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作者 Shank, Burton V
書名 Effectiveness of marine managed areas of central and southern Belize: Spatial variations in major community processes and the implications for local management success
國際標準書號 9781124059303
book jacket
說明 262 p
附註 Source: Dissertation Abstracts International, Volume: 71-07, Section: B, page: 4019
Adviser: Les Kaufman
Thesis (Ph.D.)--Boston University, 2010
Can reef decline be averted through local management effects? I initiated a Marine Protected Area monitoring project in five MPA's in Belize to examine the effects of management on ecological processes for each reef system. Dedicated sub-studies were conducted to examine spatial and/or management effects on fish biomass, herbivory, coral population structure, and coral disease. Only one of the three MPA's with active no-take zones showed significant enhancement of commercial fish biomass, even with use of a new and successful method to increase statistical power and removes habitat bias by employing non-target fish biomass as a covariate in the analysis. Parrotfishes directly decreased abundance of frondose fleshy macroalgae and indirectly increased coverage of crustose coralline algae, and possibly also the prostrate fleshy alga Lobophora variegata. There were significant differences in coral recruit density and species composition across study areas, with high recruitment in areas of large adult populations. Anticipated effects of substratum quality and herbivore assemblage on recruitment were upheld within individual study areas but not across study areas, suggesting that large-scale variation in recruitment are more likely due to local differences in larval supply or early post-settlement mortality. For coral diseases, I analyzed the incidence of multiple, diverse coral health conditions across study areas and conclude that there was a general increase in coral health proceeding north along the barrier reef system. I postulate that this pattern is due to spatial variation in water quality linked to anthropogenic activities in adjacent watersheds, causing increased physiological stress to corals and making them more susceptible to health problems. I conclude by synthesizing herbivory, coral recruitment, and coral health processes across the study areas, placing these into a general conceptual model of reef trajectory. This helps to explain spatial variation in the potential for local management of anthropogenic stress to slow or reverse the current trajectory of reef decline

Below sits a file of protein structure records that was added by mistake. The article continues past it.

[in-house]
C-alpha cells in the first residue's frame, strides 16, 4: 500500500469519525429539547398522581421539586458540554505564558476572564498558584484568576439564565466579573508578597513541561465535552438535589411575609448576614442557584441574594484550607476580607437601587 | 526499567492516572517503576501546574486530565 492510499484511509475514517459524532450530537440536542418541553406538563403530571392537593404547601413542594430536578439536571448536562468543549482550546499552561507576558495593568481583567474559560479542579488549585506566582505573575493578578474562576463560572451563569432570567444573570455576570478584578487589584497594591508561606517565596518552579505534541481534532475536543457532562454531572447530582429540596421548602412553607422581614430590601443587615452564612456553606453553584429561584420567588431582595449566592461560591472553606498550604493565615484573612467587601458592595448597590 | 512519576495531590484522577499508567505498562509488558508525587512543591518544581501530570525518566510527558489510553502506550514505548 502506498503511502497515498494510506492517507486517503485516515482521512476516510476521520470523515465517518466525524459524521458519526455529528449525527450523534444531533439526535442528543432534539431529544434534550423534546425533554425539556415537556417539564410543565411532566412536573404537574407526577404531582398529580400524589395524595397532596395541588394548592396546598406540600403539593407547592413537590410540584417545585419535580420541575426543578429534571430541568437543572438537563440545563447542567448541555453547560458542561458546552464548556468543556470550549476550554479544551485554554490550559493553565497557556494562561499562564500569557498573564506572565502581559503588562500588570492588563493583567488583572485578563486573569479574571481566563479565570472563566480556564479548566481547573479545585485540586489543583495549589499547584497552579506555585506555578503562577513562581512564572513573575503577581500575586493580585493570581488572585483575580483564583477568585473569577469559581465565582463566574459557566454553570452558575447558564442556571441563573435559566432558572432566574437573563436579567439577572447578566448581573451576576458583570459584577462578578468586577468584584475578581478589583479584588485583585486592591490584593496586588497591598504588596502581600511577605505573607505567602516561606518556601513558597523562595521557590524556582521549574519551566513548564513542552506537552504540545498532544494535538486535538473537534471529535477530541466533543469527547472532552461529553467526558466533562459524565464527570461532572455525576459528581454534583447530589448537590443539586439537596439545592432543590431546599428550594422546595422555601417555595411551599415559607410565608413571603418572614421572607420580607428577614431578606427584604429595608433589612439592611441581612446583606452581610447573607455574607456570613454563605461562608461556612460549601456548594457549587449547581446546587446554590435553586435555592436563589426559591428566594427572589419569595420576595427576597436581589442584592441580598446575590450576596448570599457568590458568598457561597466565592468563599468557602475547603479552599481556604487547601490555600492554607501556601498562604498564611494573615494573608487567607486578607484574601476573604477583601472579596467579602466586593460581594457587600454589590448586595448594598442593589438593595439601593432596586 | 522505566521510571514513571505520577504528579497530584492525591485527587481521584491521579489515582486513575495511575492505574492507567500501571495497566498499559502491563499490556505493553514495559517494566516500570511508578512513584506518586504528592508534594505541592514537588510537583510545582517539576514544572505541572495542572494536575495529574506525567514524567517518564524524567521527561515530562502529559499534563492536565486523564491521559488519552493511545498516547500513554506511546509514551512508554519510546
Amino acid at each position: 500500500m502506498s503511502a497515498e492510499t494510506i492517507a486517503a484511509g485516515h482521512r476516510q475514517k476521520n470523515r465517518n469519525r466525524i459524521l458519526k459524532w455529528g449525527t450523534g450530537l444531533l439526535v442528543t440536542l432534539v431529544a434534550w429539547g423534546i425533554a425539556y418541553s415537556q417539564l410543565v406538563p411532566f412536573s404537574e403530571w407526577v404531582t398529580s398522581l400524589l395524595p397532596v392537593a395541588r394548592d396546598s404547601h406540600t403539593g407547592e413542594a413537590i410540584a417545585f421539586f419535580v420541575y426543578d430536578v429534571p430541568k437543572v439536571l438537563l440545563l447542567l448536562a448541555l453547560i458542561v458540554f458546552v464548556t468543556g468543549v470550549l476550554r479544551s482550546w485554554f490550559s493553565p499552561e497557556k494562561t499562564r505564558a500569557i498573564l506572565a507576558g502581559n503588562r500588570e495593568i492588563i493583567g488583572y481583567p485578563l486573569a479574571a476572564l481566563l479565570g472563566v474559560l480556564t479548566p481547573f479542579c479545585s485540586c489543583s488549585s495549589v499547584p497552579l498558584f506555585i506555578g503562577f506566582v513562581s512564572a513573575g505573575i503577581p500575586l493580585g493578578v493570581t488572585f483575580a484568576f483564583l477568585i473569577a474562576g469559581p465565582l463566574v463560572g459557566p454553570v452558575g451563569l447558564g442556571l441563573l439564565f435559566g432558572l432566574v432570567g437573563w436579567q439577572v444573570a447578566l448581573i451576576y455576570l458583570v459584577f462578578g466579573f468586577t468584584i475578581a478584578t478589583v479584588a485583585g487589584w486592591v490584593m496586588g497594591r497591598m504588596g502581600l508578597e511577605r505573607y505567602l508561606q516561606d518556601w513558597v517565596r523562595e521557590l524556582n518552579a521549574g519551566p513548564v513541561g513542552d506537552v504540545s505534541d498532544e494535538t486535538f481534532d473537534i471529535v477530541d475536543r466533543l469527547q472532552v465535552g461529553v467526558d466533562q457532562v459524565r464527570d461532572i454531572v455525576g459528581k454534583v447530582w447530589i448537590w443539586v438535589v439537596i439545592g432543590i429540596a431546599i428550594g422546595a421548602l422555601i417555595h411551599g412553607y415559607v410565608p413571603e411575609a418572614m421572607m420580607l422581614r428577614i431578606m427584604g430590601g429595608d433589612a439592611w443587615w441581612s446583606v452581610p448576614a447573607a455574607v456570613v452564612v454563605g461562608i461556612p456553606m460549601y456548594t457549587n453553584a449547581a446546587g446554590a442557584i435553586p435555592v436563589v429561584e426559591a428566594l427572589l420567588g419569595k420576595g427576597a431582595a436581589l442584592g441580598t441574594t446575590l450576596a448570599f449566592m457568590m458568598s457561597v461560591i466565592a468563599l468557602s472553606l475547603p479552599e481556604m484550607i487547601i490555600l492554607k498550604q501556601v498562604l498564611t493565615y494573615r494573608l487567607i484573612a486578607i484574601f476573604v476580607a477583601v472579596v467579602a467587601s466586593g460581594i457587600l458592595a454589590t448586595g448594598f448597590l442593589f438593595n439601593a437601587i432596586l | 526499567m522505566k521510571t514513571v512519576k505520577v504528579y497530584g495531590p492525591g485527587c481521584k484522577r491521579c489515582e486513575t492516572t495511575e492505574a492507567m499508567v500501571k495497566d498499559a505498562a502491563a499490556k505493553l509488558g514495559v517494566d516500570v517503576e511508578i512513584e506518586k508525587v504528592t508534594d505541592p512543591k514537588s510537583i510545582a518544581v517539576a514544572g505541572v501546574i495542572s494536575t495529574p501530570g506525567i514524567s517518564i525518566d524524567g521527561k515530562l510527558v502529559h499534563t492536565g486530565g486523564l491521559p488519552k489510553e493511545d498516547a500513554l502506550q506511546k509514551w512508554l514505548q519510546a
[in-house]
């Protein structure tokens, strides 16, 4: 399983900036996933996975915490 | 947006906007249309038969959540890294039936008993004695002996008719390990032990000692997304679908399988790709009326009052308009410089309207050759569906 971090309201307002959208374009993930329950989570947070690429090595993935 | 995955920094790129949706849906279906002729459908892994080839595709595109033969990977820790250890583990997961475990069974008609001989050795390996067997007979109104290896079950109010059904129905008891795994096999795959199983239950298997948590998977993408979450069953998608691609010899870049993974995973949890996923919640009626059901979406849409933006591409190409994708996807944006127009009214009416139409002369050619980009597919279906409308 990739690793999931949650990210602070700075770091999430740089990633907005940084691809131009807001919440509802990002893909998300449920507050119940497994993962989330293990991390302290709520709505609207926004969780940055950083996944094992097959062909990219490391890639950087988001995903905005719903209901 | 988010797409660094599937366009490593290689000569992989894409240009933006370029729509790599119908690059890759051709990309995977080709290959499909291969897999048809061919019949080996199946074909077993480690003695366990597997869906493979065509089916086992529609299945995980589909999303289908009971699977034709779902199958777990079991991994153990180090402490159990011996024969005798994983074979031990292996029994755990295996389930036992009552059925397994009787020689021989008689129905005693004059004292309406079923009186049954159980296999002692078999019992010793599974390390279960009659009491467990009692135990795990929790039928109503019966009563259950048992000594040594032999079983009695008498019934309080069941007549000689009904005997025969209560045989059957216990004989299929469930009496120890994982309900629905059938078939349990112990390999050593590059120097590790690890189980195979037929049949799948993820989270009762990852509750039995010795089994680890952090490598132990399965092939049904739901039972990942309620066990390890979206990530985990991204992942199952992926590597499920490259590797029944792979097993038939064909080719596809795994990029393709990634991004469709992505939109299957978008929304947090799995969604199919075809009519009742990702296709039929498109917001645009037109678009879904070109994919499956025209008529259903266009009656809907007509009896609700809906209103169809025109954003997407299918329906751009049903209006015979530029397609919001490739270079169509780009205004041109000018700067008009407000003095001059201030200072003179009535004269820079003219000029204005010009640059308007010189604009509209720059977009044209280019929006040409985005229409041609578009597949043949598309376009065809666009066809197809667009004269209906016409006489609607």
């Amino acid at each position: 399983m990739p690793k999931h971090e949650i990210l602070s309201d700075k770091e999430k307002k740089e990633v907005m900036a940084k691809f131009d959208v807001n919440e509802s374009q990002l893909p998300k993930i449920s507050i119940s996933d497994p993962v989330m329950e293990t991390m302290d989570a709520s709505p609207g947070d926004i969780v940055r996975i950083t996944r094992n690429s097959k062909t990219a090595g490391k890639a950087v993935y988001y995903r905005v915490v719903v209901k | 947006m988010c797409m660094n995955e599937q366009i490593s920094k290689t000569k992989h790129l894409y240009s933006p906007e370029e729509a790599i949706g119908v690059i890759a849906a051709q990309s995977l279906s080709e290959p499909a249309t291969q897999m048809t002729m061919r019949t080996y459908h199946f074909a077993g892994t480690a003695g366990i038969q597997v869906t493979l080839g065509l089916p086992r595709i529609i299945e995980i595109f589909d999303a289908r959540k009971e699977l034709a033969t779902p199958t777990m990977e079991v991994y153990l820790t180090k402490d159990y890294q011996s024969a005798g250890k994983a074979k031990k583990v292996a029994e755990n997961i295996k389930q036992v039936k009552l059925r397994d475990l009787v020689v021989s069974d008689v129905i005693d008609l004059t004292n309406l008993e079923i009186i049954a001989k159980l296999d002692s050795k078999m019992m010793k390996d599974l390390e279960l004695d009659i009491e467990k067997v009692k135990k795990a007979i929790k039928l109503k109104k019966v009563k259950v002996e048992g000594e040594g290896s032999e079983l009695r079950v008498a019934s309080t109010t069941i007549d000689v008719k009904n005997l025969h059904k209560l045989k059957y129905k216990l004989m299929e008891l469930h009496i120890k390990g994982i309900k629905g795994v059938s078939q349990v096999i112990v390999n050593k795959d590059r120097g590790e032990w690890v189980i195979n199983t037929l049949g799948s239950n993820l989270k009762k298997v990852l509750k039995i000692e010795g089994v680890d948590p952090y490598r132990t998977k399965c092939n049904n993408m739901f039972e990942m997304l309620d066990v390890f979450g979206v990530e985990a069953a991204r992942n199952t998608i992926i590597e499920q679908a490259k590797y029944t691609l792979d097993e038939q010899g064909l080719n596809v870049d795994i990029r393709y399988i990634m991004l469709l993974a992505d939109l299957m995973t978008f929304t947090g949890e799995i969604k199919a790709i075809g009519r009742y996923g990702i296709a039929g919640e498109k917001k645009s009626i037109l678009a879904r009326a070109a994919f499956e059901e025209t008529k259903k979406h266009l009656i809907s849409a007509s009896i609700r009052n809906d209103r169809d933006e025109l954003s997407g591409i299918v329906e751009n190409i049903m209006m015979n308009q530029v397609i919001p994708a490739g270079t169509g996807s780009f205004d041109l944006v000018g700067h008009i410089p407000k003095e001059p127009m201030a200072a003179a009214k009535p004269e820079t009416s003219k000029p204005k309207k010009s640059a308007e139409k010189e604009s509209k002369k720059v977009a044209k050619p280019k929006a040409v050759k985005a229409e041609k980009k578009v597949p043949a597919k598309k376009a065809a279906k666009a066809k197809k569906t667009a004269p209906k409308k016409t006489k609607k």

School code: 0017
Host Item Dissertation Abstracts International 71-07B
主題 Biology, Ecology
Biology, Conservation
Biology, Oceanography
Alt Author Boston University
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